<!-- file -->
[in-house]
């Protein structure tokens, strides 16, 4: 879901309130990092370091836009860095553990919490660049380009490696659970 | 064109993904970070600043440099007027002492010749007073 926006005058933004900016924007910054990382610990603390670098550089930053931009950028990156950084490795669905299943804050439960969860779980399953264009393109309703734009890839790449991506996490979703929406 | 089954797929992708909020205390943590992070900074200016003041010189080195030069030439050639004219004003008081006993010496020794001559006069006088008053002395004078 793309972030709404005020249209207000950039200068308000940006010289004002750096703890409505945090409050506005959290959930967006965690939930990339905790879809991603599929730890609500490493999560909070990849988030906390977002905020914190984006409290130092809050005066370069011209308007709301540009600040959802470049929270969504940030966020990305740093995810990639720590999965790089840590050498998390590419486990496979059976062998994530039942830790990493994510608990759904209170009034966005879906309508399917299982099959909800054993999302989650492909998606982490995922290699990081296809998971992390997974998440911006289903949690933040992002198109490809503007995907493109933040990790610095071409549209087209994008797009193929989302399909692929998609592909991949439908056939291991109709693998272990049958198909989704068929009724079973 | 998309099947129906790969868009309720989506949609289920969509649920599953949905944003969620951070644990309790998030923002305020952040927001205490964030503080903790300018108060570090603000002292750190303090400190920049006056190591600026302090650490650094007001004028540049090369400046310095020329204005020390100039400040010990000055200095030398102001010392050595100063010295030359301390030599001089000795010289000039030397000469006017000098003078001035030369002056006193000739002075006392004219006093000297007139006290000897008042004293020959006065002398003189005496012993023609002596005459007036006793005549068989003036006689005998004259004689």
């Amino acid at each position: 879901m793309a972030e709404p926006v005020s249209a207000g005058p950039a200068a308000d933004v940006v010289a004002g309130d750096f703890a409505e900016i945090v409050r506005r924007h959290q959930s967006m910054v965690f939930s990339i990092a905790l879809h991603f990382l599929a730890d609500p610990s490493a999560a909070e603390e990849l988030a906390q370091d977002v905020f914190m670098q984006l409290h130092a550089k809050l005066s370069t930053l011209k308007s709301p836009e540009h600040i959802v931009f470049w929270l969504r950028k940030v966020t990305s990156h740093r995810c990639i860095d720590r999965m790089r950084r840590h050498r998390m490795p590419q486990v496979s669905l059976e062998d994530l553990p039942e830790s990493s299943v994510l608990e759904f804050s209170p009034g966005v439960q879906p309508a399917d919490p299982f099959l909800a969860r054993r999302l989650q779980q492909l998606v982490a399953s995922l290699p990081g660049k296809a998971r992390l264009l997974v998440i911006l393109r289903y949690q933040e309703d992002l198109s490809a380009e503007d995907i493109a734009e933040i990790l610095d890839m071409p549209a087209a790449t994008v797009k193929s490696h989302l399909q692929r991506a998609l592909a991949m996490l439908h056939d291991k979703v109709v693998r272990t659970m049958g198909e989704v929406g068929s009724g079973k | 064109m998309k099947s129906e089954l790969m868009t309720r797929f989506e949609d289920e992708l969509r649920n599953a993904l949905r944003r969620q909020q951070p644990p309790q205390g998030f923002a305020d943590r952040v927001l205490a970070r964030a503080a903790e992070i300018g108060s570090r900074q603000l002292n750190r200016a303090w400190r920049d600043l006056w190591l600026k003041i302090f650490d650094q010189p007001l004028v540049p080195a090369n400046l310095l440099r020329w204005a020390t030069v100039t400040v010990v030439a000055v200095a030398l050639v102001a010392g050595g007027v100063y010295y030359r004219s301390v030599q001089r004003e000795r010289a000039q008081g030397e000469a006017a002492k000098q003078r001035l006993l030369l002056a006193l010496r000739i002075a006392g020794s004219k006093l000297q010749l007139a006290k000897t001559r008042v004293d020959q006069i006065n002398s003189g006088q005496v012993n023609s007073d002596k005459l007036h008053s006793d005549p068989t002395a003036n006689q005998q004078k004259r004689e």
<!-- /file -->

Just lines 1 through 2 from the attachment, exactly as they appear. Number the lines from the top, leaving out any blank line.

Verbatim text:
[in-house]
């Protein structure tokens, strides 16, 4: 879901309130990092370091836009860095553990919490660049380009490696659970 | 064109993904970070600043440099007027002492010749007073 926006005058933004900016924007910054990382610990603390670098550089930053931009950028990156950084490795669905299943804050439960969860779980399953264009393109309703734009890839790449991506996490979703929406 | 089954797929992708909020205390943590992070900074200016003041010189080195030069030439050639004219004003008081006993010496020794001559006069006088008053002395004078 793309972030709404005020249209207000950039200068308000940006010289004002750096703890409505945090409050506005959290959930967006965690939930990339905790879809991603599929730890609500490493999560909070990849988030906390977002905020914190984006409290130092809050005066370069011209308007709301540009600040959802470049929270969504940030966020990305740093995810990639720590999965790089840590050498998390590419486990496979059976062998994530039942830790990493994510608990759904209170009034966005879906309508399917299982099959909800054993999302989650492909998606982490995922290699990081296809998971992390997974998440911006289903949690933040992002198109490809503007995907493109933040990790610095071409549209087209994008797009193929989302399909692929998609592909991949439908056939291991109709693998272990049958198909989704068929009724079973 | 998309099947129906790969868009309720989506949609289920969509649920599953949905944003969620951070644990309790998030923002305020952040927001205490964030503080903790300018108060570090603000002292750190303090400190920049006056190591600026302090650490650094007001004028540049090369400046310095020329204005020390100039400040010990000055200095030398102001010392050595100063010295030359301390030599001089000795010289000039030397000469006017000098003078001035030369002056006193000739002075006392004219006093000297007139006290000897008042004293020959006065002398003189005496012993023609002596005459007036006793005549068989003036006689005998004259004689």